If you've been paying attention, you already know that the TSA's No-Fly list and secondary screening lists are a joke, but even so, this excellent investigative piece from CBS News will blow your mind. The TSA's lists contain people who are dead. They contain the presidents of foreign countries. They contain incredibly common names like "Robert Johnson." These farcical lists are supposed to secure the skies, and the way they're supposed to do it is by denying air travel to thousands of innocent people (without catching a guilty person smart enough to use a fake ID). Even worse, because the gargantuan lists have to be widely circulated, the CIA won't allow the names of actual terrorist suspects to be added to them — in other words, the No Fly lists only contain the names of people who aren't under any serious suspicion.
"We got a look at the No Fly List from March. And included on that list were 14 of the 19 September 11th hijackers. How do you explain that?" Kroft asks.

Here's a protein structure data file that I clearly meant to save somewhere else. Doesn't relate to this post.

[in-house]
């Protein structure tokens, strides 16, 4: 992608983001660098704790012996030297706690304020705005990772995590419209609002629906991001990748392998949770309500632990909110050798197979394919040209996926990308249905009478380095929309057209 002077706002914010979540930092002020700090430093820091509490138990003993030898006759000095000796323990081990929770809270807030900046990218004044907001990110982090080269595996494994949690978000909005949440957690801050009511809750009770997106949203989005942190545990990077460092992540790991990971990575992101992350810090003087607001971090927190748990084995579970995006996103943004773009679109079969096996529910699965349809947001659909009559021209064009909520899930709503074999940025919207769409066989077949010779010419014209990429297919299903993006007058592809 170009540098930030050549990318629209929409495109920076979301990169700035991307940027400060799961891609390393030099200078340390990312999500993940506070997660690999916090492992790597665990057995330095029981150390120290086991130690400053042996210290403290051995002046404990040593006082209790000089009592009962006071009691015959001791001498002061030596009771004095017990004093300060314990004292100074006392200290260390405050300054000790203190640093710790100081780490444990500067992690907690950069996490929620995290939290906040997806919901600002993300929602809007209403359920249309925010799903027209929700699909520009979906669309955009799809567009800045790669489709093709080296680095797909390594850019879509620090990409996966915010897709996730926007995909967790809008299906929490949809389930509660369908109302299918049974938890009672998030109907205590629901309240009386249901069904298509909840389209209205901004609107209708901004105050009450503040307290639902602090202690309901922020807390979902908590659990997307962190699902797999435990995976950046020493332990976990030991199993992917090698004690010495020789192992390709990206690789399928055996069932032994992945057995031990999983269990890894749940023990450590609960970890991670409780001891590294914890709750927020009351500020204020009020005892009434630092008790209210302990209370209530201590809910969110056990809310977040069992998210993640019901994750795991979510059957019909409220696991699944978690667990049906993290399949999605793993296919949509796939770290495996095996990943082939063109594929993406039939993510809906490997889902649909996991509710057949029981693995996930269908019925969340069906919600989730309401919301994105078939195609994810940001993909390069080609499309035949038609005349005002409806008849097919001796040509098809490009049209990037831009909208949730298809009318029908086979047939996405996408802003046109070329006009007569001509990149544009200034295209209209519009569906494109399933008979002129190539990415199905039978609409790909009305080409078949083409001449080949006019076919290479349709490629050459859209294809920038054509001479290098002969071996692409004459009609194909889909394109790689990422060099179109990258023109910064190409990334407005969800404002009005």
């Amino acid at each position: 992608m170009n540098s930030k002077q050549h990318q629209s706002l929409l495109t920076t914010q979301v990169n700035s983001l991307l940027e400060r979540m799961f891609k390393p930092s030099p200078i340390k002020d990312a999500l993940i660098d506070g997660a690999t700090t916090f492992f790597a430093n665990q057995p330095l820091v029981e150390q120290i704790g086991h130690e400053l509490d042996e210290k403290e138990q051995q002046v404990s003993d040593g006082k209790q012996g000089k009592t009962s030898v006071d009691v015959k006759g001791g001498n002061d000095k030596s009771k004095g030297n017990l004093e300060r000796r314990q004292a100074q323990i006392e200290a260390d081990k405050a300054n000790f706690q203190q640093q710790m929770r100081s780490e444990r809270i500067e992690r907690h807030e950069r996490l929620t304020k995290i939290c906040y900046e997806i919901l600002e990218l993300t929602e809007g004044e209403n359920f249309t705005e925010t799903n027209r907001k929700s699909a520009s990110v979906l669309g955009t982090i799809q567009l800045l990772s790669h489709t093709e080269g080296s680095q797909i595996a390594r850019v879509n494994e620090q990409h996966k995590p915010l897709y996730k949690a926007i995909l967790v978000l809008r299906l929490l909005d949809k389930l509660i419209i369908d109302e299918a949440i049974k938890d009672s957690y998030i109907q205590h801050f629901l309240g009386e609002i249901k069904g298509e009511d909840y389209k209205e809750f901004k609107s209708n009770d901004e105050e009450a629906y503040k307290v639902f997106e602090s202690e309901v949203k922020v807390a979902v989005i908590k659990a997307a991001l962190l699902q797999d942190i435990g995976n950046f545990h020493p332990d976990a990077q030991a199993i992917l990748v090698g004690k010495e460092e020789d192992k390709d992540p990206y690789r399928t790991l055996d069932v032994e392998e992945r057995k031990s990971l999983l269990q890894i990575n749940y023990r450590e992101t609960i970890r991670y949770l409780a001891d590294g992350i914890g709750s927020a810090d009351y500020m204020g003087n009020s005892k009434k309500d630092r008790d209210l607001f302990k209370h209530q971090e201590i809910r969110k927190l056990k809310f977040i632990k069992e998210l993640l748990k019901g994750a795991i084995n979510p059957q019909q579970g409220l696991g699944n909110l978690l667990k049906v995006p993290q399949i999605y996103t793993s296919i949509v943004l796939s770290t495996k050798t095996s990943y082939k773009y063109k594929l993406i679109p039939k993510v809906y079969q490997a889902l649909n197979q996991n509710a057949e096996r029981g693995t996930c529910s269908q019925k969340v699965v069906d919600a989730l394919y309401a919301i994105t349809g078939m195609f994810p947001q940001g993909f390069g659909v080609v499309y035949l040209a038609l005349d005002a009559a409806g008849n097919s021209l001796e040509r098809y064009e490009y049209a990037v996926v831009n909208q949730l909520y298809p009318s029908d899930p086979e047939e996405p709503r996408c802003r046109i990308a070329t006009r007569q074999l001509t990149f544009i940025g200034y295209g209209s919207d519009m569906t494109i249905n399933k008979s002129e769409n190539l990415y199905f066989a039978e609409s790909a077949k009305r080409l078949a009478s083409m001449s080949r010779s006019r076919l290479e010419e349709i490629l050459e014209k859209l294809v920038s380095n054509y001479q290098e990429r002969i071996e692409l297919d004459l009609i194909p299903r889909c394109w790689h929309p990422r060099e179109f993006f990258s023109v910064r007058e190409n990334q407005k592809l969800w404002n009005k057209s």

"Well, just because a person has died doesn't necessarily mean that their identity has died. People sometime carry the identities of people who have died," she says.
"What you are saying is that you have no information that this person is alive and poses a threat. It's just a name in the database," Kroft asks.
"In order fort the name to get in the data base there has to be information that they are a known suspected terrorist," Bucella says.
"So you are saying it's just a coincidence that there are 14 names in the computer that match the names of 9/11 terrorists. I mean, the people that are on the list have the same date of births as the people that were killed in the – that died in – the suicide bombers from 9/11. I mean, how do you account for that?" Kroft asks.
Bucella asked how recent this watch list was. When told it was from March, she said, "For some reason the agency might not necessarily want to have taken the name off the list. I can't explain that."
"Also on the list is Francois Genoud, who was a Nazi sympathizer and financier of Arab terrorism. Been dead for ten years," Kroft remarks.
(via Making Light)